The experiment, by Stanford University professor Baba Shiv was simple: collect several dozen undergraduates and divide into two groups. Give one group a two-digit number to remember and the other group a seven digit number. Instruct them to walk down the hall. In the hall give each person an option for a snack, either a slice of chocolate cake or a bowl of fruit salad.
As reported by Jonah Lehrer, whose books How We Decide and Proust Was a Neuroscientist I have sitting in my too large pile of books to read, in an article in the Wall Street Journal:
Here's where the results get weird. The students with seven digits to remember were nearly twice as likely to choose the cake as students given two digits. The reason, according to Prof. Shiv, is that those extra numbers took up valuable space in the brain—they were a "cognitive load"—making it that much harder to resist a decadent dessert. In other words, willpower is so weak, and the prefrontal cortex is so overtaxed, that all it takes is five extra bits of information before the brain starts to give in to temptation.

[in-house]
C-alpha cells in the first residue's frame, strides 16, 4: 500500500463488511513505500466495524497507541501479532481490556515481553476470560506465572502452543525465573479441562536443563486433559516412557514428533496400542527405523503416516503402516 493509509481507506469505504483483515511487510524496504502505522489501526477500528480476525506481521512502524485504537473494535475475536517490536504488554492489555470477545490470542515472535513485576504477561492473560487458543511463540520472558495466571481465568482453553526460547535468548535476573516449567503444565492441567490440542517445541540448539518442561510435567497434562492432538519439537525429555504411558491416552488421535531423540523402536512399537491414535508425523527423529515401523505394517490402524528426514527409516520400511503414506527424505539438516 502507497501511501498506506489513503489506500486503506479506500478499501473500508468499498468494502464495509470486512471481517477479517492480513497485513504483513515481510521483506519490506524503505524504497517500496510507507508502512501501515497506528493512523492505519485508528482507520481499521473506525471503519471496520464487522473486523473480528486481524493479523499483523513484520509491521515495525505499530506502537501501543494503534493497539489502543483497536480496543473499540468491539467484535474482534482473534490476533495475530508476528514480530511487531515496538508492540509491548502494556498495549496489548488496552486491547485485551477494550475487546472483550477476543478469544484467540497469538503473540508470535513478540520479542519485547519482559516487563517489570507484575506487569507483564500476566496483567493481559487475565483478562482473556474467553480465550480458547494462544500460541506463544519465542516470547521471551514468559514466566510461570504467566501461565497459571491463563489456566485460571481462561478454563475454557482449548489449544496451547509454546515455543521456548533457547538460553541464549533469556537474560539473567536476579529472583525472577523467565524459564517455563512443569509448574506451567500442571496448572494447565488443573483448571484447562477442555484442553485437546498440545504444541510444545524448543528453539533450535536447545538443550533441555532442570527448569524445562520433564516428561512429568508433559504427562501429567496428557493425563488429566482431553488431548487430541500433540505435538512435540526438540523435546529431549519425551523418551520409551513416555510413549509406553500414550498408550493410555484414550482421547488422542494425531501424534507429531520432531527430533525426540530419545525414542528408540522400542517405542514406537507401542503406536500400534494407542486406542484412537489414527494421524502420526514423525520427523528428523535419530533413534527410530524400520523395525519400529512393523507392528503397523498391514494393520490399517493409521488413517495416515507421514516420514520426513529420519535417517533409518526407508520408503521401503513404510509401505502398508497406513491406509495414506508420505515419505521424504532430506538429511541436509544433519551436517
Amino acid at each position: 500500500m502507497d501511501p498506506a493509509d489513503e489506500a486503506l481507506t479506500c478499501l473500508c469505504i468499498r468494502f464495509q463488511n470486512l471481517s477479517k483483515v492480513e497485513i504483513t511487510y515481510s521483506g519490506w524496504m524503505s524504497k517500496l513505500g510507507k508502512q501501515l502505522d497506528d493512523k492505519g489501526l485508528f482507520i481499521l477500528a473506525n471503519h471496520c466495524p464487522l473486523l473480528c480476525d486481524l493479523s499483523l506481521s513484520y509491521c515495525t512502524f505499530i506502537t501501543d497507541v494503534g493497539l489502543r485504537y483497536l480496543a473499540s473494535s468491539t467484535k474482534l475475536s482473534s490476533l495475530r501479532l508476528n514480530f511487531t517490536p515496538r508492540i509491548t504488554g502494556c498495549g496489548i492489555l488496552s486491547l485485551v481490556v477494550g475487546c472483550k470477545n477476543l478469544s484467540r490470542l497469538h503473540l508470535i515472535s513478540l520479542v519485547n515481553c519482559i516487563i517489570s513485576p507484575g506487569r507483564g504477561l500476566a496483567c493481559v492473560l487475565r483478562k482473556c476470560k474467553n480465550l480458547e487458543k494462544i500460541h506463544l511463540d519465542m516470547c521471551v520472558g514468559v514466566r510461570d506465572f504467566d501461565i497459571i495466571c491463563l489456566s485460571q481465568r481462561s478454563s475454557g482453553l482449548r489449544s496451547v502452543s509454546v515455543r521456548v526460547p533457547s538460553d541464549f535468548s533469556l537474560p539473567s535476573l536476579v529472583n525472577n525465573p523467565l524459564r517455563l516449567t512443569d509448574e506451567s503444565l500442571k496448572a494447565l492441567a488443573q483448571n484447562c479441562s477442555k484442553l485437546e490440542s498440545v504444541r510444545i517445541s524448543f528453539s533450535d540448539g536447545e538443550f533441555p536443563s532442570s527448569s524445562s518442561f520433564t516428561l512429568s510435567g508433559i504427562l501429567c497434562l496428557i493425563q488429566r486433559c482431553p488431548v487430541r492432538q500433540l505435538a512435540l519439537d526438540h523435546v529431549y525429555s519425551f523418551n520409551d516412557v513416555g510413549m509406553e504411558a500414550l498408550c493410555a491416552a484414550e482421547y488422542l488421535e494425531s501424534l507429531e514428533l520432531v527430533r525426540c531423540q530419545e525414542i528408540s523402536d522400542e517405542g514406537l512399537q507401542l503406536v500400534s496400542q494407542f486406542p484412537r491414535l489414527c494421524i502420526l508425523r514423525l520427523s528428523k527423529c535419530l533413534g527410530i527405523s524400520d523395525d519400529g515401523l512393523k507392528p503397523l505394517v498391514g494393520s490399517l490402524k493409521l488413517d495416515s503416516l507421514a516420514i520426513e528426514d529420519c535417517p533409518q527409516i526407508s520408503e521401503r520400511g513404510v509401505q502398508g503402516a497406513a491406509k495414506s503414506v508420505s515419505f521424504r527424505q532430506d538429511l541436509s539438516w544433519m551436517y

Everybody knows that the bicep has practical limitations: If we ask the muscle to hold too much, it will give out and drop everything on the floor. And just as our muscles get tired after a tough workout, and require a rest to recuperate, so does the poor prefrontal cortex need some time off.
I totally get this – I understand lack of will power.
There is something about this view of the brain that undermines the modern view of the mind as rational and self-controlled; that character, not nature, is why we fail in self control. The research clearly suggests otherwise.
To understand ourselves we must look beyond the rational, which is only a recent and thin overlay in our brain.
I see this in nearly every negotiation I mediate. Strong emotions appear in place of rational discourse, even when rational discourse would be more effective.
We might think of ourselves as rational beings, but the cognitive load in our frontal cortex when we are at the table trying to keep track all of the information and arguments is a lot for our brain to handle. So we become emotional; we have a hard time managing our impulses.
According to Lehrer, “This helps explain why, after a long day at the office, we’re more likely to indulge in a pint of ice cream, or eat one too many slices of leftover pizza.” Our willpower fails in large part “because the brain wasn't built for success.”